<a href="/clm/species/empoasca_fabae"><em>Empoasca fabae</em></a> (Potato Leafhopper) nymph.

Potato leafhopper nymphs can be found feeding on juvenile nursery stock in production nurseries.  Leafhopper nymphs are very tiny, green and hide on leaf undersides next to veins.  You’ll need a hand lens to see them.  The do not fly and are susceptible to insecticides (Sevin XLR, Pounce, Intercept) at this time. Leaf injury looks like brown-black necrosis with leaf distortion and stunting.  Injury often resembles disease or low temperature injury.

EAB adults casting shadows on leaves (Markham)

Injectable insecticides may be used to protect ash trees from new infestations of Emerald Ash Borer (Agrilus planipennis).  Trees must be actively transpiring in order to maximize insecticide uptake into the cambium.   Registered injectable insecticide products include: AceCap 97, Confidor 200 SL , Imi-jet and Tree-Azin.  Check out the Management Strategy for Emerald Ash Borer and Bronze Birch Borer.   Emerald ash borer adults start to emerge when the black locust (Robinia pseudoacacia) are blooming.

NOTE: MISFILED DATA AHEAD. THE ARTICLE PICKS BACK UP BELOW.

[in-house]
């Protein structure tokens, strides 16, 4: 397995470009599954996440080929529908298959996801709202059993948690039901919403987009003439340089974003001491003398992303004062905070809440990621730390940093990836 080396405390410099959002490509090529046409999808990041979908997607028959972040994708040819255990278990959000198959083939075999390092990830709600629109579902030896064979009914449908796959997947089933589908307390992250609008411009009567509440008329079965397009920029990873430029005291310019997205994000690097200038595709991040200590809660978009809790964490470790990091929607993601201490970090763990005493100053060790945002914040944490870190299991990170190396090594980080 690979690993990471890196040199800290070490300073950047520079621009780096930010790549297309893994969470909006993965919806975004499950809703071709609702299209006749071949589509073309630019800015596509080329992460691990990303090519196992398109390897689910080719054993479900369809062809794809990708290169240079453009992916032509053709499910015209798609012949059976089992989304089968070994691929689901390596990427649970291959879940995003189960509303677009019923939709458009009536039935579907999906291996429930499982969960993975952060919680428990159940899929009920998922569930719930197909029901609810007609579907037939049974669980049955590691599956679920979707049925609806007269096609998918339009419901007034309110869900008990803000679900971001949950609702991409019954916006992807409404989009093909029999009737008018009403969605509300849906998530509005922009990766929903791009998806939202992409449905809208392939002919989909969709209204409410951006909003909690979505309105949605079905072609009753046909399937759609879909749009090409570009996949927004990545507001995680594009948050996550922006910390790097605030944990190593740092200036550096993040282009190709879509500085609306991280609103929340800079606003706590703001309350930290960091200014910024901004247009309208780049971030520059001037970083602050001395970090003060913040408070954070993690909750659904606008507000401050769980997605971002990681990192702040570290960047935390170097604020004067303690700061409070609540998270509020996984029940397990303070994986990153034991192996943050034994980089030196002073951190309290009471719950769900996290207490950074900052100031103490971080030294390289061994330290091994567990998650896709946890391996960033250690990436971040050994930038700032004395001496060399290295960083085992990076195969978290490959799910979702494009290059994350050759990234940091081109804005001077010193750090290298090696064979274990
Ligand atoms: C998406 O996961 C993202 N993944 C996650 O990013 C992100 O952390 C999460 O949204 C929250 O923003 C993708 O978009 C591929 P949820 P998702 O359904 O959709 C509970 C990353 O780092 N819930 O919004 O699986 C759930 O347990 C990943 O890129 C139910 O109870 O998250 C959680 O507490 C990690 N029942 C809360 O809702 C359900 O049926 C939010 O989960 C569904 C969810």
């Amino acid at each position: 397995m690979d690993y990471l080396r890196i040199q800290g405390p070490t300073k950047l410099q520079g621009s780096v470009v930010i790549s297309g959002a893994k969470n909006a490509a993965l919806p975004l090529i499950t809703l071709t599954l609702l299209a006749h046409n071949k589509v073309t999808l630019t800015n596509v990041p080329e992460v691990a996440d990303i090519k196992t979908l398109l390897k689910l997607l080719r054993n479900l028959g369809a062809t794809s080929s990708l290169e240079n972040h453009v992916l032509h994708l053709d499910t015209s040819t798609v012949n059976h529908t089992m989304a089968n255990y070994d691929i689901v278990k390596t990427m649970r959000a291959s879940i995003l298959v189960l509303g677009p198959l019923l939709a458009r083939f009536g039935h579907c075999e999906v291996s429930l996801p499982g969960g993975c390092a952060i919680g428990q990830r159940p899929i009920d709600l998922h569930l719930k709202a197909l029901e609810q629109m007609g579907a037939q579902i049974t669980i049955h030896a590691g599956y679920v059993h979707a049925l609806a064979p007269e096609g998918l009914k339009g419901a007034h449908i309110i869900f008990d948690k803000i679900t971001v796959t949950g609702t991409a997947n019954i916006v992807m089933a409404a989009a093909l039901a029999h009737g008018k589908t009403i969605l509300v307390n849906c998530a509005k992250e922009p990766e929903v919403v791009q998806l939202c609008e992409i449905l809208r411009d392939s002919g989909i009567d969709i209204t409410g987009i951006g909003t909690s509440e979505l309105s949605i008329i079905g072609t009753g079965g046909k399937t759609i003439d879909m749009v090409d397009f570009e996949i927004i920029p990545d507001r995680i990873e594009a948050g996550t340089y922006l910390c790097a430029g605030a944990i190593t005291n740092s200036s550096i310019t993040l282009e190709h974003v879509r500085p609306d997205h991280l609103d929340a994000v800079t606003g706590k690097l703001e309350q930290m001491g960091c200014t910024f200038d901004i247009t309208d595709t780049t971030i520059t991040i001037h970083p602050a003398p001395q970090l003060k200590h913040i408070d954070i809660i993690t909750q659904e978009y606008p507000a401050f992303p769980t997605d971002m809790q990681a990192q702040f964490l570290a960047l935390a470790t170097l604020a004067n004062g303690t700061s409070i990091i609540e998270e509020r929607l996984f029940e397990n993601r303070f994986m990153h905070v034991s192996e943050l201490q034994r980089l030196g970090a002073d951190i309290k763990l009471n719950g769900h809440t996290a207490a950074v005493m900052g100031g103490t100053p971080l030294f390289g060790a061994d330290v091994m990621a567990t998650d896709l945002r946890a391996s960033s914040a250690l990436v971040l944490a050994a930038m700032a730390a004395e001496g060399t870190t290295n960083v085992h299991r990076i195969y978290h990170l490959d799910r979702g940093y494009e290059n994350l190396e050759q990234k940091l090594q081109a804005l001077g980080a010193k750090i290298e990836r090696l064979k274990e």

WhPineWeevilCrossSectLarvaeDiebackTerminalColSpruce                     Look for crooked, wilting and browning terminal shoots on pine and spruce, it could be boring larvae from white pine weevil.  Where 2015 terminals are wilting, slice into bark of 2014 terminals and look for tiny, fat, white, legless grubs feeding under the bark.  Insecticide control is too late at this point, prune out and destroy all symptomatic terminals and train a new leader.  DO NOT LEAVE CLIPPINGS ON THE GROUND.